- Psoriasis is thought to be a T-cell driven disease. Some have regarded psoriasis as an autoimmune disease.
- Factors/Triggers associated with psoriasis are genetics, infection (streptococcal), HIV, IFN, endocrine factor (hypocalcemia), psychogenic stress, medication (lithium, IFN, beta-blockers, anti-malarials, rapid steroid tapers), alcohol consumption, smoking, and obesity.
- Psoriasis associated with various HLA type - HLA-B13,HLA-B17, HLA-B37.
Clinical Presentation and Types:
I. Chronic Plaque Psoriasis - Relatively symmetrical distribution. Lesions are erythematous, micaceous plaques, typically involves elbows, knees, scalp, presacrum and some times the hands and the feet.
II. Guttate Psoriasis: Small red patches, often diffusely located over the body. Covering almost 50% of the body, an elevated antistreptolysin O, anti-DNase B, or streptozyme titer is found. Often seen in children after streptococcal throat infection. In adults, guttate lesions can become chronic.
III. Erythrodermic psoriasis - Diffuse erythema and scaling covering most of the body. Clues include classic location and nail changes.
IV. Pustular Variants
a.} Generalized pustular psoriasis - Erythema and pustules predominate the picture. Triggers include rapid taper of systemic steroids, pregnancy, hypocalcemia, infection etc. Four distinct patterns - von Zumbusch, annular, exanthematic and localized (within existing psoriatic plaques).
b.) Pustulosis of the palms and soles - Deep-seated, multiple, sterile pustules admixed with yellow-brown macules. Minority of the patients also have chronic plaque psoriasis lesions elsewhere. Focal infections, stress can trigger this. Smoking can aggravate the problem. This is one of the entities most commonly associated with sterile inflammatory bone lesions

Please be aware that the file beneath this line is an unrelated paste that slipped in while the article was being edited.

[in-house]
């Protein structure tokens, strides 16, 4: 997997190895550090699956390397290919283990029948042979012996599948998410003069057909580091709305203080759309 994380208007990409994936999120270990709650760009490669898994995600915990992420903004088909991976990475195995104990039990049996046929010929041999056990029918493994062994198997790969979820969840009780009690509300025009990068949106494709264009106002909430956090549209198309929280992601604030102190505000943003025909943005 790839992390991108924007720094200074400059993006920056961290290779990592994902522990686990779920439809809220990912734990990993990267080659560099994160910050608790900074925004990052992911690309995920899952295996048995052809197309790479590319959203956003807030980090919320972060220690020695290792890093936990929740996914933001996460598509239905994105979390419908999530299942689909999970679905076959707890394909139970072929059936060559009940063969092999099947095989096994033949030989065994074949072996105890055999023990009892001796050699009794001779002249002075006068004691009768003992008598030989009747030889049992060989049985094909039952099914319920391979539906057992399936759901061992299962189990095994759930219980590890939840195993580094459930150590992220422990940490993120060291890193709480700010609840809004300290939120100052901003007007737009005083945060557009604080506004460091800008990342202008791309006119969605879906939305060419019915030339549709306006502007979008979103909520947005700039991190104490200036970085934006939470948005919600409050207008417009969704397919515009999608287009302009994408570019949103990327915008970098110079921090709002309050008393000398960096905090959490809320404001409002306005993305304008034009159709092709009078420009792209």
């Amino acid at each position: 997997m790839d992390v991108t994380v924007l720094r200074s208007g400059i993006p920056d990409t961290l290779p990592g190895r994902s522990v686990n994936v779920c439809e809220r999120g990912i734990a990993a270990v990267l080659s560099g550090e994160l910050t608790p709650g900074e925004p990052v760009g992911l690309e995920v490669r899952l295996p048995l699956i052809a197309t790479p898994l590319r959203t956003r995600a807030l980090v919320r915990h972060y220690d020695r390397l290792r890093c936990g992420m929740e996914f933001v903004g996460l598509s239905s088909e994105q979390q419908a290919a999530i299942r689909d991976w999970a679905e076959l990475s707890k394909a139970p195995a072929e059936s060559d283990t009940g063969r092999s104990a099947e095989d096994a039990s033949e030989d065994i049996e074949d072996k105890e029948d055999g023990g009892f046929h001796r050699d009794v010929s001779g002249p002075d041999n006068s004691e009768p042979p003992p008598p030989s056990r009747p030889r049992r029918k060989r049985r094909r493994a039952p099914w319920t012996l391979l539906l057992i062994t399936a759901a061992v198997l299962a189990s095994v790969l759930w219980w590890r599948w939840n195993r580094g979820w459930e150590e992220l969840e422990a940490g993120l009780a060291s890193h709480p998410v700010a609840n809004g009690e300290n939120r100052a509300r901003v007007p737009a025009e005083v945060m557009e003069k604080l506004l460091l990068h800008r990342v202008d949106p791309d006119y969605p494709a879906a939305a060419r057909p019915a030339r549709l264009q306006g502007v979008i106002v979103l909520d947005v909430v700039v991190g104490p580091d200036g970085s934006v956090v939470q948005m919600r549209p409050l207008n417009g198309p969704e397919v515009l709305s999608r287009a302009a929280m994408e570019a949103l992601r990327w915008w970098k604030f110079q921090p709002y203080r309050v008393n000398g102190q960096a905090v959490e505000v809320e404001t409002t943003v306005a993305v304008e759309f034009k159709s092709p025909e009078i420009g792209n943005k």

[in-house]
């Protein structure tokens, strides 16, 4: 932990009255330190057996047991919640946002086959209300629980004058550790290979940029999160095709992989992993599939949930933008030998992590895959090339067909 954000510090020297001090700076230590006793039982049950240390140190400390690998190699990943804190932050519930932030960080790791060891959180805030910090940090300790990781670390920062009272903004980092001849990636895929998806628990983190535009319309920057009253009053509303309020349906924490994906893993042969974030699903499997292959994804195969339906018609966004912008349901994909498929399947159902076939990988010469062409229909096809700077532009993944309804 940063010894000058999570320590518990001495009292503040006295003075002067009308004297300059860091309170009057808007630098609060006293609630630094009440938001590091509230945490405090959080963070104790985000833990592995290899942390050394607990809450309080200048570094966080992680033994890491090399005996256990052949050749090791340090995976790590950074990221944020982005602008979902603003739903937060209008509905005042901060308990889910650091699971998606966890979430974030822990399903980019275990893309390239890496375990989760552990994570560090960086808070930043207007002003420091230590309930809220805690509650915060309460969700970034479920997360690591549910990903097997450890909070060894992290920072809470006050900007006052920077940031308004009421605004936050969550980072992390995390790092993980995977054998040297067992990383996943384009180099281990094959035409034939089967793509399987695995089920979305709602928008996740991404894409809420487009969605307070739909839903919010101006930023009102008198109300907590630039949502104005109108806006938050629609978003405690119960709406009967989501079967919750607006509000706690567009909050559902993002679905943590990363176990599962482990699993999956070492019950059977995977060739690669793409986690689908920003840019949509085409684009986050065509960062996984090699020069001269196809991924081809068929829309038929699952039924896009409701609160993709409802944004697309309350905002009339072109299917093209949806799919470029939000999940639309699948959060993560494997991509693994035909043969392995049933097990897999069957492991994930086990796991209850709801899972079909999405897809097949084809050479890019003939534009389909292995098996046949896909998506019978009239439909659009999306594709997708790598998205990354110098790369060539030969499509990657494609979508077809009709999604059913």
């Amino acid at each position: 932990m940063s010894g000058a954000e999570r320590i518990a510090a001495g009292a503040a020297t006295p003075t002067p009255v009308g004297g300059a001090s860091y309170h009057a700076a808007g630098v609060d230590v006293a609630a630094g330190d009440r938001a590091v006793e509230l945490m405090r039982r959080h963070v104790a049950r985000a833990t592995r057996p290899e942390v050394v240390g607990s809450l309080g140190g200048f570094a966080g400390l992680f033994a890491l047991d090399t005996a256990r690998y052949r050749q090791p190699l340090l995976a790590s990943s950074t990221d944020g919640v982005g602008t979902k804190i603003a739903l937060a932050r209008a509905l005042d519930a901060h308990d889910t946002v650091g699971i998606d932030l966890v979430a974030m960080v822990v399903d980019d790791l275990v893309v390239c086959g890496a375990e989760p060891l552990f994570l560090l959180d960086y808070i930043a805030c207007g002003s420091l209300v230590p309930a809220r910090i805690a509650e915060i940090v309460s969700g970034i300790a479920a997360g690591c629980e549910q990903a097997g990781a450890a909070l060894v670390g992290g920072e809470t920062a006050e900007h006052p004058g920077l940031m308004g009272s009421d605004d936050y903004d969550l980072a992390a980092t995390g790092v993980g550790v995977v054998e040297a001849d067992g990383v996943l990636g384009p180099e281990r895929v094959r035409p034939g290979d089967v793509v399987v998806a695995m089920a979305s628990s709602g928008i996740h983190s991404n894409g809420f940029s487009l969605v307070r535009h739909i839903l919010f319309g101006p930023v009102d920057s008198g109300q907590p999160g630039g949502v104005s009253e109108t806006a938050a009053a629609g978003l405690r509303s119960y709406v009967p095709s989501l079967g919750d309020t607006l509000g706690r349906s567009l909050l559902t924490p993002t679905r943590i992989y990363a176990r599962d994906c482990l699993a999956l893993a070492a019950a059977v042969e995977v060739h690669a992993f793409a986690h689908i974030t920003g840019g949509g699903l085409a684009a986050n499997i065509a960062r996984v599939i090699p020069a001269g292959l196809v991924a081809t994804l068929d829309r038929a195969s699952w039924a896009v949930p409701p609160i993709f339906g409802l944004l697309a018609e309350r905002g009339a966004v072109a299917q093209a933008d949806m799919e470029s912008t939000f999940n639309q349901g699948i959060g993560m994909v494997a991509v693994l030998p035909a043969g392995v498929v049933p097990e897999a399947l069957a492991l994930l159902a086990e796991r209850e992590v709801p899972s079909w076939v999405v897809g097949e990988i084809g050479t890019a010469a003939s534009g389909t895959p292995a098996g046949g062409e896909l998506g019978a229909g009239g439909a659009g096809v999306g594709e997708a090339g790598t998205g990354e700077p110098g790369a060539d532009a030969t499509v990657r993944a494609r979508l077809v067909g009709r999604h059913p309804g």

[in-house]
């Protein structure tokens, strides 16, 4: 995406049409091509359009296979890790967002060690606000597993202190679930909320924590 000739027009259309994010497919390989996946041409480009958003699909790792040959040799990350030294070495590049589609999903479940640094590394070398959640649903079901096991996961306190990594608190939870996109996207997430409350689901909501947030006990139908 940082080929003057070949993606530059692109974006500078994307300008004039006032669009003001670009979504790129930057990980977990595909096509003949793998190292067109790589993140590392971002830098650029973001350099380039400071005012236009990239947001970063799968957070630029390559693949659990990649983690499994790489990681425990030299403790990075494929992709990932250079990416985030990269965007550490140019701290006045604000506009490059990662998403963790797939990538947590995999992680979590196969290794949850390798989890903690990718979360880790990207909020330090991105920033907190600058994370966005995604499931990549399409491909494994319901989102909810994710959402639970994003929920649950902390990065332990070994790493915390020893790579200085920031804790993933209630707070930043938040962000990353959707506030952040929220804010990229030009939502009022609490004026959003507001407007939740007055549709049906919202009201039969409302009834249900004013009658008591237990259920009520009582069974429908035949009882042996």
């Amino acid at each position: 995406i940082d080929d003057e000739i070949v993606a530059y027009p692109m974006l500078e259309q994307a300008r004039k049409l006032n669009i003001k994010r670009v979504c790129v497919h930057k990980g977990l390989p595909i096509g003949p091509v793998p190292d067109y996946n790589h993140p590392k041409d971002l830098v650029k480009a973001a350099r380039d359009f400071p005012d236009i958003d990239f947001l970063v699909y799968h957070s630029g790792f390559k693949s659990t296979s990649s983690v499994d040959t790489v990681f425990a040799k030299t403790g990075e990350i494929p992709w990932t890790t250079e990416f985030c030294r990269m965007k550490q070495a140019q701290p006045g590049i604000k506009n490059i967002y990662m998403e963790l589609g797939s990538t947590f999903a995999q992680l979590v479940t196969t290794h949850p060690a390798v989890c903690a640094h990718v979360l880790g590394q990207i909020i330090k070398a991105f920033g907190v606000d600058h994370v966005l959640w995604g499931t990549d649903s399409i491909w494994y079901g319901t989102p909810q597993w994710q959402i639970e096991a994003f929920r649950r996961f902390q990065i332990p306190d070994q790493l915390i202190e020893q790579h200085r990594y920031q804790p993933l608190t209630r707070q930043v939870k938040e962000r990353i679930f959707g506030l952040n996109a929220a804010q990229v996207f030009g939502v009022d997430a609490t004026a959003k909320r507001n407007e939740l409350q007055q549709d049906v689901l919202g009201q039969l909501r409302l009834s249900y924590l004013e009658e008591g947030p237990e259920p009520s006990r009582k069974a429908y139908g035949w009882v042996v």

c.} Acrodermatitis continue of Hallopeau - Pustules at the distal portions of the fingers and sometimes the toes. Pustulation often followed by scaling and crust formation. Pustules may also form in the nail bed (beneath the nail plate) and there may be shedding of the nail plate.
V. Inverse Psoriasis - Shiny, pink to red, sharply demarcated plaques. Much less scale seen than in other areas. Central fissuring common. Typical sites inclde axillae, inguinal creases, intergluteal cleft, inframammary region, and retroauricular folds.
VI. Nail Psoriasis - Reported in 10-80% of psoriatic patients. Fingernails are greater than toe nails. Findings include oil spots distal onycholysis, splinter hermorrhages, subungual hyperkeratosis and leukonychia.
Disorders related to psoriasis skin disease:
- Inflammatory linear verrucous epidermal nevus (ILVEN)
- Reactive arthritis.
- Confluent parakeratosis, hyperkeratosis
- Neutrophils in stratum corneum (Munro micro abscesses) and in spinous layer (spongiform pustules of Kogoj)
- Hypogranulosis and suprapapillary thinning of epidermis
- Regular acanthosis, often with clubbed rete ridges
- Dilated capillaries in dermal papillae (cause of Auspitz sign)
- Perivascular lymphocytes
TREATMENT: After complete investigation, vitamin D3 analogues, topical retinoids, topical PUVA, NB UVB, salcylic acid analogues, oral immunosuppressants and biologics are the different treatment options.
Pearls and pitfalls:
- Patients with psoriasis have an increased risk of cardiac disease
- Many Patients have fatty liver prior to staring medication, but it can complicate the treatment.
- Encourage cessation of smoking as this may aggravate psoriasis. Additionally, these patients already have an increased risk of heart disease and stroke.
- Crohn' s disease, ulcerative colitis, and psoriasis share an important association with sacroilitis, and HLA-B27 positivity.
- Always screen for joint pain, psoriatic arthritis. This may significantly change the management of disease.